HOT BOARDS- RECENT Transaction Trends

RECENT Transaction Trends

 

 

 

Francisco Cordero

Francisco Cordero

 

 

(Tor – RP)No new player Notes
22 328 0
350
(Det – C,1B)New player notes
93 223 1
317
(LAD – RP)No new player Notes
7 301 0
308
(NYY – SP)No new player Notes
6 299 2
307
(Tex – SP)No new player Notes
9 252 0
261
(ChC – OF)No new player Notes
21 228 0
249
(StL – RP)No new player Notes
7 222 0
229
(NYM – 1B,2B,3B)No new player Notes
30 152 2
184
(Was – OF)Player notes
11 156 0
167
(Atl – SP)No new player Notes
133 29 2
164
(StL – SP)No new player Notes
9 154 0
163
(SF – 1B,OF)No new player Notes
141 10 0
151
(Mil – RP)No new player Notes
8 136 0
144
(LAA – OF)No new player Notes
119 22 1
142
(Was – RP)No new player Notes
15 120 1
136
(Pit – SP)No new player Notes
105 24 1
130
(Bos – RP)Player notes
88 35 0
123
(CWS – OF)No new player Notes
108 12 0
120
(Pit – OF)No new player Notes
111 7 1
119
(CWS – OF)No new player Notes
102 13 3
118
(Oak – RP)No new player Notes
65 49 2
116
(TB – 1B)No new player Notes
31 82 2
115
(Atl – 3B)Player notes
32 81 1
114
(Min – SP)No new player Notes
75 38 1
114
(Ari – OF)No new player Notes
95 16 2
113
(SF – RP)No new player Notes
88 24 1
113
(LAA – OF)Player notes
32 79 1
112
(SD – SP)No new player Notes
99 10 1
110
(Oak – OF)No new player Notes
1 109 0
110
(NYY – RP)No new player Notes
11 92 0
103
(SF – OF)No new player Notes
63 39 0
102
(Min – 3B)No new player Notes
9 92 0
101
(NYM – OF)No new player Notes
85 16 0
101
(LAD – 1B)No new player Notes
87 13 1
101
(KC – SP)No new player Notes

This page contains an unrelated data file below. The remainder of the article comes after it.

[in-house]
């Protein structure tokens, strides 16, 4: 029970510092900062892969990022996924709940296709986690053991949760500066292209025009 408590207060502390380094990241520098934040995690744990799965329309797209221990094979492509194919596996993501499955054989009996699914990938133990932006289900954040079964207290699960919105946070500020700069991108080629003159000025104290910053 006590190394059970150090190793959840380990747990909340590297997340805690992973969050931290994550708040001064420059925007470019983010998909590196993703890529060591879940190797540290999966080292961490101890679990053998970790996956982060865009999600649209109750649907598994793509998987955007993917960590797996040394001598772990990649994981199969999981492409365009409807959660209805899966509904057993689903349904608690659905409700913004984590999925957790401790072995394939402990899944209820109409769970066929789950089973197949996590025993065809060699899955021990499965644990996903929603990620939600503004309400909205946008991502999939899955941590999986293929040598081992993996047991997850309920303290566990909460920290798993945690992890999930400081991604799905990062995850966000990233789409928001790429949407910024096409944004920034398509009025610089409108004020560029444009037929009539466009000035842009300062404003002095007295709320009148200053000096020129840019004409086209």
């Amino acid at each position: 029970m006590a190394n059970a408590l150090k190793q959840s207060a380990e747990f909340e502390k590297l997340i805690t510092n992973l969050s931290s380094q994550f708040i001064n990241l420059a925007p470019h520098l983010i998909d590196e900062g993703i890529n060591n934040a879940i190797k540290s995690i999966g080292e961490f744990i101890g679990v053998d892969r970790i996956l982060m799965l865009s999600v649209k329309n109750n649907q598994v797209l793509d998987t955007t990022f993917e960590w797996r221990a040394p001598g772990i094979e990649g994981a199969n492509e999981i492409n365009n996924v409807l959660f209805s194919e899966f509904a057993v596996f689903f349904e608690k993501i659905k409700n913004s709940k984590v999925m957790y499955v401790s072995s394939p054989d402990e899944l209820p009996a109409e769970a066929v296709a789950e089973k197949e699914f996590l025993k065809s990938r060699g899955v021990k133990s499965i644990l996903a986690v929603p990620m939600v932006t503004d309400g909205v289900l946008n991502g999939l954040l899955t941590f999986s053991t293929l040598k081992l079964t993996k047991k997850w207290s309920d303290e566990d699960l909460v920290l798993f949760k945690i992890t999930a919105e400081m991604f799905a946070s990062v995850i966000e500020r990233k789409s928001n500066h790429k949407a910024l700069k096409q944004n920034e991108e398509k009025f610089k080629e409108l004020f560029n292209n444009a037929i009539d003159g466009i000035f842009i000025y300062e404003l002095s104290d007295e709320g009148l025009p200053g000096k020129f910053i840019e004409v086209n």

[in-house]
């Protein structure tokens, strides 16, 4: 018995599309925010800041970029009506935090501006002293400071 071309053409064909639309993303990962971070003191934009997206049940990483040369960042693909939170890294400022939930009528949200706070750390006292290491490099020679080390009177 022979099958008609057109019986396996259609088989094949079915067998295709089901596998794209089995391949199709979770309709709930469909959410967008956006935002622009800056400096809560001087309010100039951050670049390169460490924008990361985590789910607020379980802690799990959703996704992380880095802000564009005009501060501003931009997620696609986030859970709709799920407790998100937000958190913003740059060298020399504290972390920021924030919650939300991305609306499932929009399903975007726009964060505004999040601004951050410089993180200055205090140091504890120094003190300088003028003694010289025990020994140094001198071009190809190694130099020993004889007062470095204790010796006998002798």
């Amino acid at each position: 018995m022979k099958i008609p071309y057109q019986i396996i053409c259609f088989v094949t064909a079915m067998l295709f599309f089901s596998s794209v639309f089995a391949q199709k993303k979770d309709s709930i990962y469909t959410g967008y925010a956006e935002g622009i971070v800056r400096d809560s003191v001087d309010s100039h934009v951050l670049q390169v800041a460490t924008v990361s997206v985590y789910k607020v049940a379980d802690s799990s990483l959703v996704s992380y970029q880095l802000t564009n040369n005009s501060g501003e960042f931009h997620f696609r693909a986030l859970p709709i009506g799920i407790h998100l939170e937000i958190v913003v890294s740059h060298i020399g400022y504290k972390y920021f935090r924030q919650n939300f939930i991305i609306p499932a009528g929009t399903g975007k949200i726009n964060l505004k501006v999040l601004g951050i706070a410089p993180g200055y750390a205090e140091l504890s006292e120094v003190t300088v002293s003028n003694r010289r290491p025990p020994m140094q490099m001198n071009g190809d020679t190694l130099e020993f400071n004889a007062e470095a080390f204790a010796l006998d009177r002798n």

63 38 0
101
(Ari – 1B)No new player Notes
84 11 4
99
(CWS – OF)No new player Notes
87 10 1
98
(CWS – 1B)No new player Notes
77 18 3
98
(Det – OF)No new player Notes
49 48 0
97
(Tex – 1B,OF)No new player Notes
79 16 2
97
(SF – SP)No new player Notes
7 88 1
96
(Mia – SP)No new player Notes
73 23 0
96
(SD – 3B)No new player Notes
85 7 3
95
(Cin – RP)New player notes
45 50 0
95
(Ari – SP,RP)No new player Notes
18 74 0
92
(SD – SP)No new player Notes
78 13 0
91
(StL – OF)No new player Notes
38 53 0
91
(Col – OF)No new player Notes
82 7 1
90
(Tex – RP)No new player Notes
22 67 0
89
(Cle – 2B)No new player Notes
63 23 3
89

 

Note: Data on this page reflects transactions made in Fantasy Baseball.

 

Prospecting Prospects, A Prospectus

Breaking down MLB.com’s Top 100 Prospects

By Jonathan Mayo / MLB.com

MLB.com’s first Top 100 Prospects listis now, as they said in “Mission: Impossible,” out in the open. Now the fun is just beginning.

The whole purpose of this kind of list is to get people talking, arguing, pushing and shoving. OK, not that last part. But every year this list has come out — just 50 in seasons past — the debates and comments have been passionate, to say the least.

Mike Trout

Mike Trout

Arguments are bound to start right at the top. There was general consensus about who the top three prospects are among the scouts polled for the rankings. Matt Moore, Bryce Harper and Mike Trout were the top three on nearly everyone’s list. But there was no consensus on the order; that deck could be easily shuffled in any way and an argument could be made for whatever came out.